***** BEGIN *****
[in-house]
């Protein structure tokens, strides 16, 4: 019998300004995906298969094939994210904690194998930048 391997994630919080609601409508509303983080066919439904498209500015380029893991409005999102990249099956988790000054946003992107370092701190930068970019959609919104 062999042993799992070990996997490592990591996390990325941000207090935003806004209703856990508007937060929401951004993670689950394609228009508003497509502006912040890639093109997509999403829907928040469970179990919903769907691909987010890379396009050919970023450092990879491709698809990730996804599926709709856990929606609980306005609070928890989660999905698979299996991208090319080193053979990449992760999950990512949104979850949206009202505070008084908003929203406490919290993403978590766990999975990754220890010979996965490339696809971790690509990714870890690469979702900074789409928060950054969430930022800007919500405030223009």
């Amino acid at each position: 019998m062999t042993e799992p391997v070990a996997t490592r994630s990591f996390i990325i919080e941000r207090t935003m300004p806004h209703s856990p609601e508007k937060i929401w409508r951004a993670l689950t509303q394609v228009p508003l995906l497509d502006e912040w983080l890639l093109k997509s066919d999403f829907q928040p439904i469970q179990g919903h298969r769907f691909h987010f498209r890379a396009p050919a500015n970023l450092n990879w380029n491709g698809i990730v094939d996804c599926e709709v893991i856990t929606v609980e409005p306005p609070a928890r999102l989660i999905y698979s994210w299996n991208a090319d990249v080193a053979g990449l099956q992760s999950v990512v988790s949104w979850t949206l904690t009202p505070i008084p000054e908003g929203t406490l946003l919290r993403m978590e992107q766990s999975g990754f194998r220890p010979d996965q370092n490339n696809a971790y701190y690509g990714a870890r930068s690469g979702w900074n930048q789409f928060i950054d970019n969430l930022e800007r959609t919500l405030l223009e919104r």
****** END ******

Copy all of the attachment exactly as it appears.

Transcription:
[in-house]
């Protein structure tokens, strides 16, 4: 019998300004995906298969094939994210904690194998930048 391997994630919080609601409508509303983080066919439904498209500015380029893991409005999102990249099956988790000054946003992107370092701190930068970019959609919104 062999042993799992070990996997490592990591996390990325941000207090935003806004209703856990508007937060929401951004993670689950394609228009508003497509502006912040890639093109997509999403829907928040469970179990919903769907691909987010890379396009050919970023450092990879491709698809990730996804599926709709856990929606609980306005609070928890989660999905698979299996991208090319080193053979990449992760999950990512949104979850949206009202505070008084908003929203406490919290993403978590766990999975990754220890010979996965490339696809971790690509990714870890690469979702900074789409928060950054969430930022800007919500405030223009």
């Amino acid at each position: 019998m062999t042993e799992p391997v070990a996997t490592r994630s990591f996390i990325i919080e941000r207090t935003m300004p806004h209703s856990p609601e508007k937060i929401w409508r951004a993670l689950t509303q394609v228009p508003l995906l497509d502006e912040w983080l890639l093109k997509s066919d999403f829907q928040p439904i469970q179990g919903h298969r769907f691909h987010f498209r890379a396009p050919a500015n970023l450092n990879w380029n491709g698809i990730v094939d996804c599926e709709v893991i856990t929606v609980e409005p306005p609070a928890r999102l989660i999905y698979s994210w299996n991208a090319d990249v080193a053979g990449l099956q992760s999950v990512v988790s949104w979850t949206l904690t009202p505070i008084p000054e908003g929203t406490l946003l919290r993403m978590e992107q766990s999975g990754f194998r220890p010979d996965q370092n490339n696809a971790y701190y690509g990714a870890r930068s690469g979702w900074n930048q789409f928060i950054d970019n969430l930022e800007r959609t919500l405030l223009e919104r």